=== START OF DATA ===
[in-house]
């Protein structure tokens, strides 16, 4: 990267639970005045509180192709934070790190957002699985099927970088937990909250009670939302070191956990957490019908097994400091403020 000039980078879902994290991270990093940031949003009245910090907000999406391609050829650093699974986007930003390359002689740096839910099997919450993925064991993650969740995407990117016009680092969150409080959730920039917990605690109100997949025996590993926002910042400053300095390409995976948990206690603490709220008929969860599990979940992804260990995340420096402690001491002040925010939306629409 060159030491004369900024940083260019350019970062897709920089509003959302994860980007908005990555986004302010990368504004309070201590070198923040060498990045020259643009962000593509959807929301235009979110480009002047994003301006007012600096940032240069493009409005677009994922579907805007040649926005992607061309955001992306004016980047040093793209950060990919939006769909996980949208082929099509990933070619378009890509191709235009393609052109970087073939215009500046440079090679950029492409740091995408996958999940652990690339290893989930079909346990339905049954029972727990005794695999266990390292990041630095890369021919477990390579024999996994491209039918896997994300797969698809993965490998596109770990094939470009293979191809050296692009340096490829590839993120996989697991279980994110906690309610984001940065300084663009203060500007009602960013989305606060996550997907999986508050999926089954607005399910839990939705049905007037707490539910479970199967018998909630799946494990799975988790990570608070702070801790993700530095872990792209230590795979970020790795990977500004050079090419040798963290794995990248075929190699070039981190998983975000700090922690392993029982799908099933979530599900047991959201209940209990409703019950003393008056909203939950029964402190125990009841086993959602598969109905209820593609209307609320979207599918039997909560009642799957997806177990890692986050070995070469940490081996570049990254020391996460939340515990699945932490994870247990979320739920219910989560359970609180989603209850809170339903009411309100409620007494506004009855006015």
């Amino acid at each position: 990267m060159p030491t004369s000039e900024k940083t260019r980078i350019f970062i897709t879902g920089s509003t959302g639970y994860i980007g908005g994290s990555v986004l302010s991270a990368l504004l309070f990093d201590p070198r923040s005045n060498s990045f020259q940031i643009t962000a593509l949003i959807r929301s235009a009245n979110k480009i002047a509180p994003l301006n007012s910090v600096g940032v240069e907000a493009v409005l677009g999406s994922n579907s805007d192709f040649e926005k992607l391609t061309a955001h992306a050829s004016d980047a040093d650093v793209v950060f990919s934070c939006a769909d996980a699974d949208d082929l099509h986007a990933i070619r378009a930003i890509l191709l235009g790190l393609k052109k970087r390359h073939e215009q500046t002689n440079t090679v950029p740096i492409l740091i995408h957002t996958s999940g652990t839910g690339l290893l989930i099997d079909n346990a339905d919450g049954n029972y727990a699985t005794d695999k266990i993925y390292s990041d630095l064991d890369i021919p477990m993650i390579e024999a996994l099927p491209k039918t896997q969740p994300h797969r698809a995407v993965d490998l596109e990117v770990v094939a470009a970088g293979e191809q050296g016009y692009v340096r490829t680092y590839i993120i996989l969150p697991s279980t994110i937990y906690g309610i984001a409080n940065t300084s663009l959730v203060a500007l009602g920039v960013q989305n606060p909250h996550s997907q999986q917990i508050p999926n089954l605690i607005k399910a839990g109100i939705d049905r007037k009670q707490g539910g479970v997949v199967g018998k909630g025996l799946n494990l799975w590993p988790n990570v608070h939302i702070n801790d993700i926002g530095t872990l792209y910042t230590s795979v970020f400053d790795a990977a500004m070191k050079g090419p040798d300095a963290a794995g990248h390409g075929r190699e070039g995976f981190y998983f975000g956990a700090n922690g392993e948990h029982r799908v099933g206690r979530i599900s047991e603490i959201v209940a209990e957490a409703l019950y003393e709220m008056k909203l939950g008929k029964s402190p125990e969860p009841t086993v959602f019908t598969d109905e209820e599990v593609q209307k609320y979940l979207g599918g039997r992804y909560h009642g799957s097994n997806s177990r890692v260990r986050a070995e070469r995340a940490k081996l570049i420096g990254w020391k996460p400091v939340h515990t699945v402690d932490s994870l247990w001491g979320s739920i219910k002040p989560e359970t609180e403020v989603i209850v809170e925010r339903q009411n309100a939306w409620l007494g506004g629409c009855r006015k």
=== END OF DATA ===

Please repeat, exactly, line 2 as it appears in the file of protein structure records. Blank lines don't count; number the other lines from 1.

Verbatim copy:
């Protein structure tokens, strides 16, 4: 990267639970005045509180192709934070790190957002699985099927970088937990909250009670939302070191956990957490019908097994400091403020 000039980078879902994290991270990093940031949003009245910090907000999406391609050829650093699974986007930003390359002689740096839910099997919450993925064991993650969740995407990117016009680092969150409080959730920039917990605690109100997949025996590993926002910042400053300095390409995976948990206690603490709220008929969860599990979940992804260990995340420096402690001491002040925010939306629409 060159030491004369900024940083260019350019970062897709920089509003959302994860980007908005990555986004302010990368504004309070201590070198923040060498990045020259643009962000593509959807929301235009979110480009002047994003301006007012600096940032240069493009409005677009994922579907805007040649926005992607061309955001992306004016980047040093793209950060990919939006769909996980949208082929099509990933070619378009890509191709235009393609052109970087073939215009500046440079090679950029492409740091995408996958999940652990690339290893989930079909346990339905049954029972727990005794695999266990390292990041630095890369021919477990390579024999996994491209039918896997994300797969698809993965490998596109770990094939470009293979191809050296692009340096490829590839993120996989697991279980994110906690309610984001940065300084663009203060500007009602960013989305606060996550997907999986508050999926089954607005399910839990939705049905007037707490539910479970199967018998909630799946494990799975988790990570608070702070801790993700530095872990792209230590795979970020790795990977500004050079090419040798963290794995990248075929190699070039981190998983975000700090922690392993029982799908099933979530599900047991959201209940209990409703019950003393008056909203939950029964402190125990009841086993959602598969109905209820593609209307609320979207599918039997909560009642799957997806177990890692986050070995070469940490081996570049990254020391996460939340515990699945932490994870247990979320739920219910989560359970609180989603209850809170339903009411309100409620007494506004009855006015």